- Associated Press - Saturday, July 5, 2014

CHARLOTTESVILLE, Va. (AP) - It was Theo’s “mellow but astute” demeanor that landed him the job.

The Albemarle County commonwealth’s attorney office has a furry new staffer. Theo, a 4-year-old black Labrador, is the office’s new courthouse dog.

Originally trained as a wheelchair assistance dog by Service Dogs of Virginia, Theo was selected to work in the office for his ability to “defuse and de-stress” intense situations, said Assistant Commonwealth’s Attorney Matt Quatrara.

As a courthouse dog, Theo will serve as a calm presence that can bring comfort and emotional support to victims and witnesses who are being interviewed in the office, according to a news release.

“Where (victims) have to come into your office and talk to you about what might be the worst thing that has happened to them . it calms them,” county Commonwealth’s Attorney Denise Lunsford said in the release. “It enables them to focus a little more and to get through the process without additional trauma.”

Through training with Quatrara and Susan Painter, director of Albemarle’s victim-witness program, Theo can now be present when officers or prosecutors interview victims or witnesses of domestic violence and sexual abuse.

Theo was adopted from the Service Dogs for Virginia for about $500 - all of which came from proceeds of assets seized by the commonwealth in drug cases, Quatrara said. As a result, Theo won’t be another worker on taxpayers’ dime. Quatrara will personally cover all of Theo’s day-to-day living expenses.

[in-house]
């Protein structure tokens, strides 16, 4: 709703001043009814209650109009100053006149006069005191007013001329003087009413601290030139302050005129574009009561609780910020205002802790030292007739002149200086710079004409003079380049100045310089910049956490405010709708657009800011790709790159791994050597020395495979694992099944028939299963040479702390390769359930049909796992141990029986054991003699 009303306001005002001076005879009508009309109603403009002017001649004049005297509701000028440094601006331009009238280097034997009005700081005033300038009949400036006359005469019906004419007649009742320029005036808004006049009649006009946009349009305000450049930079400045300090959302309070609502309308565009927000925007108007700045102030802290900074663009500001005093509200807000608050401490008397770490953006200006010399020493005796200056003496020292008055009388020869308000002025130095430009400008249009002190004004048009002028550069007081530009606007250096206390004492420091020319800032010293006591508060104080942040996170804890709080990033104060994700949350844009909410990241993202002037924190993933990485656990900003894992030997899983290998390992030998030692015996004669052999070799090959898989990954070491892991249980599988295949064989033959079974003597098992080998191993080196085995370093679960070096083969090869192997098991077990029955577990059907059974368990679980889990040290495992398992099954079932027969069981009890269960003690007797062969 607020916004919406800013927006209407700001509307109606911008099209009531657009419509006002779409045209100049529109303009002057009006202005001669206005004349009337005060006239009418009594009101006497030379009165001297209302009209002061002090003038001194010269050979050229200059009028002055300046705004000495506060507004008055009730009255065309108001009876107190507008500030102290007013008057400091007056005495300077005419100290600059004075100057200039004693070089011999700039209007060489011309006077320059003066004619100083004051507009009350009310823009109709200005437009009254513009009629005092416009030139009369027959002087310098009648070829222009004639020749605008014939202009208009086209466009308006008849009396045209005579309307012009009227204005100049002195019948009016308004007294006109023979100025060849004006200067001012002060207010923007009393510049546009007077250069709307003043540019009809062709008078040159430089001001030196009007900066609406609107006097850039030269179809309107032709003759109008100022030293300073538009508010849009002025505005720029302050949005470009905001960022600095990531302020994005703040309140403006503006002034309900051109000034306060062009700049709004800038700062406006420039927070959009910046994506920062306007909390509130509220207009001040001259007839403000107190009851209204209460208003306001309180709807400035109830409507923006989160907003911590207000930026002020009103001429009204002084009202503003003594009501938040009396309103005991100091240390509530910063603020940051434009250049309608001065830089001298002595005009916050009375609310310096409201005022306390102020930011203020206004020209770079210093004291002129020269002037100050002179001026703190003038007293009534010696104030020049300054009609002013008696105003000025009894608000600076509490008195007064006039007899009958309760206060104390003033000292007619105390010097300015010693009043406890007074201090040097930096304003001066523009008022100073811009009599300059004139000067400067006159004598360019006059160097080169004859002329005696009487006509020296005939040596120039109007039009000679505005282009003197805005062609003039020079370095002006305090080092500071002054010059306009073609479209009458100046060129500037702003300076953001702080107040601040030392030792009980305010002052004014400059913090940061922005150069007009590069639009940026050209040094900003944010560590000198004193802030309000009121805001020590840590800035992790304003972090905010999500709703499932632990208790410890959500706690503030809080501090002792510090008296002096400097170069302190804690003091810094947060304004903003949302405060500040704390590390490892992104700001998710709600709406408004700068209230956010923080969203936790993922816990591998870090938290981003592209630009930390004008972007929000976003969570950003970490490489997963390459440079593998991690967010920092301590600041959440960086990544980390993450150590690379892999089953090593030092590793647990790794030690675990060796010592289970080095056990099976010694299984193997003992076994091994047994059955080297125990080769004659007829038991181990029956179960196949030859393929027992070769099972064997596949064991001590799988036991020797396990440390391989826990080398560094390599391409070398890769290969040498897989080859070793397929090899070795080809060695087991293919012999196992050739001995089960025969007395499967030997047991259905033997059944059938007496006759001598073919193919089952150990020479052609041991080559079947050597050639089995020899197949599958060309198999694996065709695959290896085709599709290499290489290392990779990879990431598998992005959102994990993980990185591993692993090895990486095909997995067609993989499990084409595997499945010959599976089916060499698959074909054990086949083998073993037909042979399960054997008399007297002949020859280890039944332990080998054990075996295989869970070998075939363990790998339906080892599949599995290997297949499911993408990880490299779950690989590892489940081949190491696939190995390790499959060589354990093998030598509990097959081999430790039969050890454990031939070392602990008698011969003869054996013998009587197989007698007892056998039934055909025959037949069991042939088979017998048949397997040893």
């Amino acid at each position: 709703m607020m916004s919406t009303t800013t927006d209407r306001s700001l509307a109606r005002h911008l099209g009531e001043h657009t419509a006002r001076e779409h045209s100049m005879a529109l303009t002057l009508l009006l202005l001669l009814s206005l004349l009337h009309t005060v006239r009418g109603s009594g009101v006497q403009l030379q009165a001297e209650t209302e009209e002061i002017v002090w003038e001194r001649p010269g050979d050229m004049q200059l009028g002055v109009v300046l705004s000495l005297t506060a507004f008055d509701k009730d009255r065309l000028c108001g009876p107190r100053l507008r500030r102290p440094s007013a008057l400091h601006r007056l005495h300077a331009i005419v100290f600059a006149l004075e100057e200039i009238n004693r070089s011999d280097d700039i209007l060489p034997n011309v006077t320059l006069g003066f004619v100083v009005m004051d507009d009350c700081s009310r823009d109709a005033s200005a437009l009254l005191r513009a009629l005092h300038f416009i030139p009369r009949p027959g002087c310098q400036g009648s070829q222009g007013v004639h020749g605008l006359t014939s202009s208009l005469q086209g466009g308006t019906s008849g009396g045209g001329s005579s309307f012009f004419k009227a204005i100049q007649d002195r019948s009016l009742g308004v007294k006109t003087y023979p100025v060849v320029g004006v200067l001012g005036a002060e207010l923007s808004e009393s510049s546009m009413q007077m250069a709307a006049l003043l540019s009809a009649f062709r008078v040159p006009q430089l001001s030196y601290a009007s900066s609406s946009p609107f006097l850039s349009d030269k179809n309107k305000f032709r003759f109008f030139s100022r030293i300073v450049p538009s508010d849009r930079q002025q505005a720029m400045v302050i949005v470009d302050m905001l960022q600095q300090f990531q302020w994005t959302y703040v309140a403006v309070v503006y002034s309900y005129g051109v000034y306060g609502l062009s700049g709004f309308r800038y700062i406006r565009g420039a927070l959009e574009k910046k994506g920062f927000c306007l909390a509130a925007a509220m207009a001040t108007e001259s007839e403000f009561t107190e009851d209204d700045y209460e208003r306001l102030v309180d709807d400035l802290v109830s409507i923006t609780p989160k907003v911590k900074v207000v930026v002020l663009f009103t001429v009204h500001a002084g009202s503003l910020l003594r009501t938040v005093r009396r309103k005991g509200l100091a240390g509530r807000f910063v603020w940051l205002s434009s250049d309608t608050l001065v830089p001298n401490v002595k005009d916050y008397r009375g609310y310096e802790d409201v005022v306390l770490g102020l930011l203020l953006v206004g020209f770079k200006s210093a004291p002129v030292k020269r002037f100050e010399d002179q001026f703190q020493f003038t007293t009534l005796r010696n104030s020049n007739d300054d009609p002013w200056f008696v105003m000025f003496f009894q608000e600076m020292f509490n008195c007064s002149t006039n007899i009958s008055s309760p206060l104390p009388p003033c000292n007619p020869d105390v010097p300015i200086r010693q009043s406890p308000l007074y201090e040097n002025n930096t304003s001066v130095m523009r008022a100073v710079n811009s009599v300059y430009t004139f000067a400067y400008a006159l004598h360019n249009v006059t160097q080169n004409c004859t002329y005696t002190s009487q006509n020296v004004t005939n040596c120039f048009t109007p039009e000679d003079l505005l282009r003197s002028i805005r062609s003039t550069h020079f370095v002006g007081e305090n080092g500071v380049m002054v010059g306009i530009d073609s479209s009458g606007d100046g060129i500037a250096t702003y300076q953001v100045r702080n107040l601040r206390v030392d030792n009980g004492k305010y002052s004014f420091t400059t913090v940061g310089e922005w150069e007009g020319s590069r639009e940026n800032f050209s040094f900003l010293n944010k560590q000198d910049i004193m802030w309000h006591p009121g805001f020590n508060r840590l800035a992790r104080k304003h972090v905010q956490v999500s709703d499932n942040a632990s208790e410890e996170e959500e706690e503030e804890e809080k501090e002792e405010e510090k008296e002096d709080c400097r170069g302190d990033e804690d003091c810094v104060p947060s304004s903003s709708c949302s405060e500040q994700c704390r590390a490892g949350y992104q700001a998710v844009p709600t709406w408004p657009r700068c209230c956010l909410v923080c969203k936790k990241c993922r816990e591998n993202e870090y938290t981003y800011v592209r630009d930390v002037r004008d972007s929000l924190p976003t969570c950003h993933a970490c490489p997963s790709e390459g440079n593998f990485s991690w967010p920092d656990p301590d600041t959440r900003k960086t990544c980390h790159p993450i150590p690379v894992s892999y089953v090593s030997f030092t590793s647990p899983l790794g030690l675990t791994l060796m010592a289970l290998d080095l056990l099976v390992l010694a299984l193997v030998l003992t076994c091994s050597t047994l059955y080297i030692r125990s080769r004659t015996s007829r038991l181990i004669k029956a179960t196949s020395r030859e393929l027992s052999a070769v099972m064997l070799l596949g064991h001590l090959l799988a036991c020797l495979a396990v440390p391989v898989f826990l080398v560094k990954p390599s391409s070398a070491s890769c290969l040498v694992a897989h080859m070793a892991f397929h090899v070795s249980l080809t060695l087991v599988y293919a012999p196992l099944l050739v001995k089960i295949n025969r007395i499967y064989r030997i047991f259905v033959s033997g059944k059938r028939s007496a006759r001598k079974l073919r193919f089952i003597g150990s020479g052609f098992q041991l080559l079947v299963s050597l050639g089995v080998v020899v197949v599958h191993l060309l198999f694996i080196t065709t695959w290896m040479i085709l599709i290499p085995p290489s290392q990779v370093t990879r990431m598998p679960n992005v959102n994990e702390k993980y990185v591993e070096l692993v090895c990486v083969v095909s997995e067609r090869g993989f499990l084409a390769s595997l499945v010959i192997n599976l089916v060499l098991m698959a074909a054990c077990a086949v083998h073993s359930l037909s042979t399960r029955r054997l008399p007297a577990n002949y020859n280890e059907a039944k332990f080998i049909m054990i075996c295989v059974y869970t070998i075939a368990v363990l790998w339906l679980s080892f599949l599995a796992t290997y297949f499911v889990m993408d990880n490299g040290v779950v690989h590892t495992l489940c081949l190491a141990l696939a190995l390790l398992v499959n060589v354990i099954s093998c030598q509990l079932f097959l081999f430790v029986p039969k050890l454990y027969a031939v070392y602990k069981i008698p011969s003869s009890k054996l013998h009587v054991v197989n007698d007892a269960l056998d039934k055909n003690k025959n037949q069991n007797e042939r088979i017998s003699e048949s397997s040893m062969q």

Bringing a dog into a court office is not unprecedented. The national organization Courthouse Dogs started bringing dogs into courtrooms in 2008. After hearing about the effectiveness of the program, Lunsford began seeking a canine for the county early this year.

Bringing in Theo over other candidates was a joint decision between the office and Service Dogs for Virginia, with consultation from Courthouse Dogs.

While Theo has received training through Courthouse Dogs, he will only be used in interview settings for the time being. Transitioning into the courtroom setting is an “aspiration,” Quatrara said. “We’re not there yet.”

Quatrara will be Theo’s primary caretaker, providing a home and carpooling with him to work each day. While he’ll remain mostly in the office of the commonwealth’s attorney, Quatrara said Theo will be transported to police departments or even crime scenes on an “as-needed basis.”

___

Information from: The Daily Progress, http://www.dailyprogress.com

LOAD COMMENTS ()

 

Click to Read More

Click to Hide